While blood and skin prick tests are essential, the oral food challenge has long been considered the gold standard for determining whether one is truly allergic to a particular food.
Despite the horrifying news of a 3 year-old Alabama boy who passed away last month after experiencing a severe reaction during a baked milk challenge, a new study published in the Annals of Allergy, Asthma & Immunology has determined that oral food challenges (OFCs) are actually much safer than previously thought.
While allergists have known all along that OFCs are safe when administered correctly and after the proper evaluation, single-center studies reported a 9-11% rate of anaphylaxis for these tests.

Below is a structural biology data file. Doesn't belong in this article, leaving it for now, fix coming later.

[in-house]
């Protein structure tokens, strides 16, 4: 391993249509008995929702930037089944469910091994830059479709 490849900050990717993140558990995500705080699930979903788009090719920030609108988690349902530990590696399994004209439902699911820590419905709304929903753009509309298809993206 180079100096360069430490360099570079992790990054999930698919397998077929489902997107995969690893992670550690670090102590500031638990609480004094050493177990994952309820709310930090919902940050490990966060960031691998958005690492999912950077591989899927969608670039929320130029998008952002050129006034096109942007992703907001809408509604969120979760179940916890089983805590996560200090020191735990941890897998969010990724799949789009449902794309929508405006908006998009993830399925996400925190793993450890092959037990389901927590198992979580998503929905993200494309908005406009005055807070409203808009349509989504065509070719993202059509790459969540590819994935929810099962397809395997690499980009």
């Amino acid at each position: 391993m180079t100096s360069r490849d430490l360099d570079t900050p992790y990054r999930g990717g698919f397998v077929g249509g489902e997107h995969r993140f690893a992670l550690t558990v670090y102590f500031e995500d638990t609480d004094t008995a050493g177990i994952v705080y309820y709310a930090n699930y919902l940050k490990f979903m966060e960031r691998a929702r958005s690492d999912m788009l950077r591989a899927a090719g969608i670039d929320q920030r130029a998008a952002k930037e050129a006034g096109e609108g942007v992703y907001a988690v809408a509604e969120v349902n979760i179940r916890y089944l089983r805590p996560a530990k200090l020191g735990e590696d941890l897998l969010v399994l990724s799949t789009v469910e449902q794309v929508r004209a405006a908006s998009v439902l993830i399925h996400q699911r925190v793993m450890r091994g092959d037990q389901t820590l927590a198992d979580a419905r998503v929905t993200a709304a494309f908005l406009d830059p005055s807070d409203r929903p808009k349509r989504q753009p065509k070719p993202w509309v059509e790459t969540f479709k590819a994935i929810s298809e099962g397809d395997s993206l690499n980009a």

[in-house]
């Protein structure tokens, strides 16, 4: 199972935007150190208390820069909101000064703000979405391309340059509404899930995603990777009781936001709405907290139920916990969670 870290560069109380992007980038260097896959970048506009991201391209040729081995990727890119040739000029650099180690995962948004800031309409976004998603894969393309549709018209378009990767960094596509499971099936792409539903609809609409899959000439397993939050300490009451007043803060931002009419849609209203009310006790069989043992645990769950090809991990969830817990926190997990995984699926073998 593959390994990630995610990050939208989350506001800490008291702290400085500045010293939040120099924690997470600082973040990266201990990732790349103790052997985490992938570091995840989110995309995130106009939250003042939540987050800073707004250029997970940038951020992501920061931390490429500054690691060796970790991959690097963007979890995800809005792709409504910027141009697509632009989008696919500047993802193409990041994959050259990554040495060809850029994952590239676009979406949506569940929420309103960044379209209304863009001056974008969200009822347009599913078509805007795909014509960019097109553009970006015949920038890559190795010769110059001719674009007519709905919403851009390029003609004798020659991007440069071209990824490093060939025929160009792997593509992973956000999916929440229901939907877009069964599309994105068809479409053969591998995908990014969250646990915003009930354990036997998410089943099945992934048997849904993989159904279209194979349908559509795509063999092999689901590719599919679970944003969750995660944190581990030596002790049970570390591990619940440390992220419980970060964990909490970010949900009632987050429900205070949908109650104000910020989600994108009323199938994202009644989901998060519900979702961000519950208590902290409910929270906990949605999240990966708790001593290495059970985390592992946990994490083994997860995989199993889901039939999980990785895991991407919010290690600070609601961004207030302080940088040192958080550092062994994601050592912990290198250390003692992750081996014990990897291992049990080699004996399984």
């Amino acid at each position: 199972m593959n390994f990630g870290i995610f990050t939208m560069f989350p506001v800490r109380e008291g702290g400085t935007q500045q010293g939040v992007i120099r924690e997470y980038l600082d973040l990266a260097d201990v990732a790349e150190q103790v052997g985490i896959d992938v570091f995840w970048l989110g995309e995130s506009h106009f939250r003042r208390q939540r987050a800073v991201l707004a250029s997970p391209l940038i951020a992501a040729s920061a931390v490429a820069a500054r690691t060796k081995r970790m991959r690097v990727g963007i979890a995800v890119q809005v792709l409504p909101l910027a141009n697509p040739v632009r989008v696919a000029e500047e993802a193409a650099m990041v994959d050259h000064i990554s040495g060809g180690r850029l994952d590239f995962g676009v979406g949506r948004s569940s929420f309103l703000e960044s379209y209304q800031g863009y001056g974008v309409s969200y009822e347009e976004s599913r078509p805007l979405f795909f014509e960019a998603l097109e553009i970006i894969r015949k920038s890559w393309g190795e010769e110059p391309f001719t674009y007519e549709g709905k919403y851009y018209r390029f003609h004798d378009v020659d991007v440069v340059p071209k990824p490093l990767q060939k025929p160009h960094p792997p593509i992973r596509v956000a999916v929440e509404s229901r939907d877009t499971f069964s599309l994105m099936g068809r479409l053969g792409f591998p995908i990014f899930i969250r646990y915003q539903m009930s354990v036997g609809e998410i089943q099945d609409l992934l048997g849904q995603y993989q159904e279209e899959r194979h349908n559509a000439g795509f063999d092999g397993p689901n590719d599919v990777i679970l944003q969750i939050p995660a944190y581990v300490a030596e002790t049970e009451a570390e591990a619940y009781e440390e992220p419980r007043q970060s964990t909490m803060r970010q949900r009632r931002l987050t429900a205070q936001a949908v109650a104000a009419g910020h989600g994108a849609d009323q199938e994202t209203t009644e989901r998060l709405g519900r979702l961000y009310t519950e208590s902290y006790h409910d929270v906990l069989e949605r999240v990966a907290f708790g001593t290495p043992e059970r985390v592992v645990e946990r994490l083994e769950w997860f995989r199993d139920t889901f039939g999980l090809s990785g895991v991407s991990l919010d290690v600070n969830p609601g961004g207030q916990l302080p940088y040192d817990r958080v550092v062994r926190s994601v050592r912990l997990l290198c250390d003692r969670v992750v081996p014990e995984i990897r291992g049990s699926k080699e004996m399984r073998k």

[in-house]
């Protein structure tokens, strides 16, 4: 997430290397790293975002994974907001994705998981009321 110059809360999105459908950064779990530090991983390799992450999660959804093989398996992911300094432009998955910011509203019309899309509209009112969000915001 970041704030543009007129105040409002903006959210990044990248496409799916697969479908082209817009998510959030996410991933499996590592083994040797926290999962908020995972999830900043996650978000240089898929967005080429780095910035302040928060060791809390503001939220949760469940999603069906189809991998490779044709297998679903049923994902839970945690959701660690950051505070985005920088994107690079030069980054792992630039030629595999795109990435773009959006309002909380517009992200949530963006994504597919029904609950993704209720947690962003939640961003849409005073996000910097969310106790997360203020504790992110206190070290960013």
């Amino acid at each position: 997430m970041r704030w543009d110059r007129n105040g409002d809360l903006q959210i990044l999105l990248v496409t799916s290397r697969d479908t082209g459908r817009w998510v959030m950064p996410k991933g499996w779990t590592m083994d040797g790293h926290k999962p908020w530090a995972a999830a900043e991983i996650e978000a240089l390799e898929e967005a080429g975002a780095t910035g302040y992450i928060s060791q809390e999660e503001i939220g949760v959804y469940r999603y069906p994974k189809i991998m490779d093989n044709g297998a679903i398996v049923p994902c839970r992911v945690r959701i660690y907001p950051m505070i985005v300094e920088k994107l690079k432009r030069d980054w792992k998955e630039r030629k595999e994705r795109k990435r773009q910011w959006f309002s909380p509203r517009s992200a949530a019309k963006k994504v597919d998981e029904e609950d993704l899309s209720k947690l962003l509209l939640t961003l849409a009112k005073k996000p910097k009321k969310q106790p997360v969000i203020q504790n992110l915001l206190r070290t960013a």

In the first multi-center study of its kind, physicians from five food allergy centers geographically distributed throughout the US responded to a survey conducted between 2008 to 2013, characterizing 6,377 oral food challenges.
The resulting pooled estimate of the rate of anaphylaxis experienced was 2% while the total rate of allergic reactions was 14%. Males reacted 16% more often than females.
The study concluded that: “performing clinical nonresearch open low-risk OFCs results in few allergic reactions, with 86% of challenges resulting in no reactions and 98% without anaphylaxis.”